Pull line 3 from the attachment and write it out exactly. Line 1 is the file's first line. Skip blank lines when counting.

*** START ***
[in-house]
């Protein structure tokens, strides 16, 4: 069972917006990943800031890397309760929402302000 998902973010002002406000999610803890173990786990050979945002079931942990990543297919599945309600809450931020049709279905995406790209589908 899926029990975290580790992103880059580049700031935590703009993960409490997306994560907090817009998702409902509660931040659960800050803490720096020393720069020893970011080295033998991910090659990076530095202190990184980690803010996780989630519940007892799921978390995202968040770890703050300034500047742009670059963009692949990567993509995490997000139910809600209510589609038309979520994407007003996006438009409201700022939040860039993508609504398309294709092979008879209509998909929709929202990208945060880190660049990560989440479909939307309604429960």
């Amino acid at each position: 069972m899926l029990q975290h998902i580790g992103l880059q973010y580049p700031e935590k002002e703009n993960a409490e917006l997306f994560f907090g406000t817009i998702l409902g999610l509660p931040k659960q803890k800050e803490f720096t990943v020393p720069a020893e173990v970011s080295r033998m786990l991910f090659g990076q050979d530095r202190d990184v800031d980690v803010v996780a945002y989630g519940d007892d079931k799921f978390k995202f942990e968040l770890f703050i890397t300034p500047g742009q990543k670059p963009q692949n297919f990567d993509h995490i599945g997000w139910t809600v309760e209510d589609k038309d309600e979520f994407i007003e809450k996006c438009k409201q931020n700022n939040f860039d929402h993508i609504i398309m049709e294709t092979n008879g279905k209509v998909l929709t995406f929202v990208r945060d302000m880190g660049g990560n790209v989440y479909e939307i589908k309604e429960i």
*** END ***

């Amino acid at each position: 069972m899926l029990q975290h998902i580790g992103l880059q973010y580049p700031e935590k002002e703009n993960a409490e917006l997306f994560f907090g406000t817009i998702l409902g999610l509660p931040k659960q803890k800050e803490f720096t990943v020393p720069a020893e173990v970011s080295r033998m786990l991910f090659g990076q050979d530095r202190d990184v800031d980690v803010v996780a945002y989630g519940d007892d079931k799921f978390k995202f942990e968040l770890f703050i890397t300034p500047g742009q990543k670059p963009q692949n297919f990567d993509h995490i599945g997000w139910t809600v309760e209510d589609k038309d309600e979520f994407i007003e809450k996006c438009k409201q931020n700022n939040f860039d929402h993508i609504i398309m049709e294709t092979n008879g279905k209509v998909l929709t995406f929202v990208r945060d302000m880190g660049g990560n790209v989440y479909e939307i589908k309604e429960i």